"The amnesty is intended to allow those who fought the government directly or indirectly to come out and participate in the reconciliation process," Justice Minister Hassan Dhimbil Warsame told IRIN on 19 June.
The pardon was announced in a presidential decree on 18 June. "The aim is to reduce lingering animosity caused by the fighting between the insurgents and Ethiopian-backed government forces," the minister added.
The decision, which follows the postponement of the national reconciliation conference from 14 June to 15 July, does not cover those who "engage in international terrorism", he added.
"The government has already started releasing people, who were detained on suspicion of involvement in the fighting," Warsame said. "As of last night [18 June] people have been released and we will continue to release more."
The Special Representative of the UN Secretary-General to Somalia, François Fall, welcomed the amnesty, saying it was "a good decision and a step in the right direction".
However, he said, the government needed to take it further and allow more people to participate in the reconciliation process that will culminate in the national conference due to be held in the capital of Mogadishu.
A regional analyst, who requested anonymity, told IRIN the amnesty might go some way to respond to demands by Hawiye clan elders for a secure venue and safety for those who will attend.
Haji Abdi Iman, the chairman of the Hawiye Elders' Council, recently told IRIN the conference should be held at a neutral venue, where people would be free to express their views.
"This is a sign of a little give and take but more is needed," the analyst said.
A civil society source in Mogadishu said the decision was welcome, but it needed to be followed by the lifting of martial law and a cessation of hostilities.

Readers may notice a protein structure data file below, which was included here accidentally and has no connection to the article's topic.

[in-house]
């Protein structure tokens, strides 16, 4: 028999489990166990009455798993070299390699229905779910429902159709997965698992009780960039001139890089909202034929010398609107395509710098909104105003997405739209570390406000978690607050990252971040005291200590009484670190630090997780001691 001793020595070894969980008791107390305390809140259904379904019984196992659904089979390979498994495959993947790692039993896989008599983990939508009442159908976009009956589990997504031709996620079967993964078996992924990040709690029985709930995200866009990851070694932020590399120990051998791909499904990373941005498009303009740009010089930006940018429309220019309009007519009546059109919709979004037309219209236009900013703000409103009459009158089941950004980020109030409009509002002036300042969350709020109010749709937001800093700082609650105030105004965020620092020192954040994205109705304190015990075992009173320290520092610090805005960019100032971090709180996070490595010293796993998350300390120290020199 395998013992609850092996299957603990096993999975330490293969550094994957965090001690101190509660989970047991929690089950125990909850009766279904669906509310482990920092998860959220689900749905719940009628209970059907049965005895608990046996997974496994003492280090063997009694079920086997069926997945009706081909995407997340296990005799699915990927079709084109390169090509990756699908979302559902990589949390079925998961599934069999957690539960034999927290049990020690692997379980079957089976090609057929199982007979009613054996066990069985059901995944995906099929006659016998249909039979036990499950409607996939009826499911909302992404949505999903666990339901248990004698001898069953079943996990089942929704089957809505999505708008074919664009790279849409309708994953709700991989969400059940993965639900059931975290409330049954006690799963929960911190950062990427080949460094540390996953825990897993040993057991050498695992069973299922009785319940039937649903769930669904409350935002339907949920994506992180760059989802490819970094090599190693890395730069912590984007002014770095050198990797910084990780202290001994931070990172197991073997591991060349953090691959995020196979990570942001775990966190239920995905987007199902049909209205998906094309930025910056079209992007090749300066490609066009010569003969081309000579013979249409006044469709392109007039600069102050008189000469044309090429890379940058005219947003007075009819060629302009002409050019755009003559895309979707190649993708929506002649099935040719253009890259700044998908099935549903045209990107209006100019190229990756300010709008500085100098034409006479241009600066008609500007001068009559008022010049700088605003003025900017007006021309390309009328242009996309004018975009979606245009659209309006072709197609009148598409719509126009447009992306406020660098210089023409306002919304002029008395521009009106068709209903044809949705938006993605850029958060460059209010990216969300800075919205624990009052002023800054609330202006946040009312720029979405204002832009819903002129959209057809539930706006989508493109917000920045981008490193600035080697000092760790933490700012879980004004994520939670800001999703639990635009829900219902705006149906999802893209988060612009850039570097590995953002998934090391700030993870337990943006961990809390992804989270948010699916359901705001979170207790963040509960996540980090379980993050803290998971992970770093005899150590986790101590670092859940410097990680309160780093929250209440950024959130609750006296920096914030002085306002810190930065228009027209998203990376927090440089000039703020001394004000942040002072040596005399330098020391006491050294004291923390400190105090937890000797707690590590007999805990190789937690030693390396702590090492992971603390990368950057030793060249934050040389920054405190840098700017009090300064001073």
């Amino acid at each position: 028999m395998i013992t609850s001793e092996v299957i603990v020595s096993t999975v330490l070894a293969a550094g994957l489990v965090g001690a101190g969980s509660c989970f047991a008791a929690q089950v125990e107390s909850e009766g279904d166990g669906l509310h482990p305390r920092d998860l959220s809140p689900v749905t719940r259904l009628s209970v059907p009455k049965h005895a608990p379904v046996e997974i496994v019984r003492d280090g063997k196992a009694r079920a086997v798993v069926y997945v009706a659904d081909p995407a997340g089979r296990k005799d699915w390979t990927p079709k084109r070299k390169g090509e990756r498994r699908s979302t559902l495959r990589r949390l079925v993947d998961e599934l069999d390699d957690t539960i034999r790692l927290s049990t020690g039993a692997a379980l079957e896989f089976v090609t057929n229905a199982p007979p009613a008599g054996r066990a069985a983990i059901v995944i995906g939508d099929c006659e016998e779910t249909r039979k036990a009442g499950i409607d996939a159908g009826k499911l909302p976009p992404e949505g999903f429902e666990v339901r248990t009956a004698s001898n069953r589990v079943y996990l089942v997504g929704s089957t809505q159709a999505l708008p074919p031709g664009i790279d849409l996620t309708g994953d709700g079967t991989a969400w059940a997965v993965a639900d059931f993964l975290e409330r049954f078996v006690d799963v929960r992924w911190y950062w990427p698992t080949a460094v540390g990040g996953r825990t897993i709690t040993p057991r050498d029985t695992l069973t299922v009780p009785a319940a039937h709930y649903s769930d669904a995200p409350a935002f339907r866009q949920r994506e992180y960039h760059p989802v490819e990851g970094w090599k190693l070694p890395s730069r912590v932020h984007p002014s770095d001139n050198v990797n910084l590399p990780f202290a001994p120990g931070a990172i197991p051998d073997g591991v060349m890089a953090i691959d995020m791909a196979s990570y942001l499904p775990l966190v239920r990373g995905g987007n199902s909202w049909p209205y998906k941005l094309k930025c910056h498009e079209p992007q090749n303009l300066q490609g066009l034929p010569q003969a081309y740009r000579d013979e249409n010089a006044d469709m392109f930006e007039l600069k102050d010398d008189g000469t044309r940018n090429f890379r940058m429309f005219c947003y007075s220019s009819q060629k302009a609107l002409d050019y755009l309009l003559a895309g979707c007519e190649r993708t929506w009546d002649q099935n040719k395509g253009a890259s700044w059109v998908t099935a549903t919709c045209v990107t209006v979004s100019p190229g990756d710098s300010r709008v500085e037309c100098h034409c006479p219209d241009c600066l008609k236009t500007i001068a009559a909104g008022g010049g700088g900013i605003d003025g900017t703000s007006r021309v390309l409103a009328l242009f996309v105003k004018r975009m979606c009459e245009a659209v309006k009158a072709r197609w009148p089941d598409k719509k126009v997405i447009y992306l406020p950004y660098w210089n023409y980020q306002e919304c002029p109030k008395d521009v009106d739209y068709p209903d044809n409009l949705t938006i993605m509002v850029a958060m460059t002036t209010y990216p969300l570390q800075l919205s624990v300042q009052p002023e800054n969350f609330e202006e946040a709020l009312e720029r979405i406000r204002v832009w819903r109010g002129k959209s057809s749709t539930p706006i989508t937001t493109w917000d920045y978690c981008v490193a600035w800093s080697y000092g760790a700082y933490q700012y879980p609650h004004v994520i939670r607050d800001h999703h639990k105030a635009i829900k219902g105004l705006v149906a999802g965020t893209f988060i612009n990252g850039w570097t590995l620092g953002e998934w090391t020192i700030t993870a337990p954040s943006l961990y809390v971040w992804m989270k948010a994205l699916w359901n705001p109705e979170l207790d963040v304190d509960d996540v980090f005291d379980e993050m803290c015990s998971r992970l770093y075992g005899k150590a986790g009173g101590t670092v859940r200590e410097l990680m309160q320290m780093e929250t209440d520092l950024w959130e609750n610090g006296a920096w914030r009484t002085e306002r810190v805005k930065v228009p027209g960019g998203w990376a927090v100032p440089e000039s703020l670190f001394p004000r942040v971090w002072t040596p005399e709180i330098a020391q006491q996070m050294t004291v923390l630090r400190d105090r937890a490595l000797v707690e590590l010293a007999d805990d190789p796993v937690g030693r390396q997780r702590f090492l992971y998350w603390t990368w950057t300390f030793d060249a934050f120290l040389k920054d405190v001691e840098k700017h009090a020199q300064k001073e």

"Releasing individuals without dealing with the causes that brought that [the hostilities] about is meaningless," the source said. "If hostilities continue and martial law is still in place they can easily be rearrested. It will take much more to convince people that the government is serious about reconciliation."
Despite the announcement, violence continued in Mogadishu, where displaced people are trickling back, forcing some of the returnees to head off again. A civil society source said the displaced were going both ways - some coming while others were leaving.
On 18 June, a remote-controlled device was detonated in the north of the city, close to the proposed venue of the reconciliation conference, as a convoy of government vehicles passed by.
Two children who were playing in the vicinity were killed and seven others were injured, a local journalist said. The same day, presidential spokesman Hussein Mohamed Mahamud was shot twice by a gunman near the Bakara market.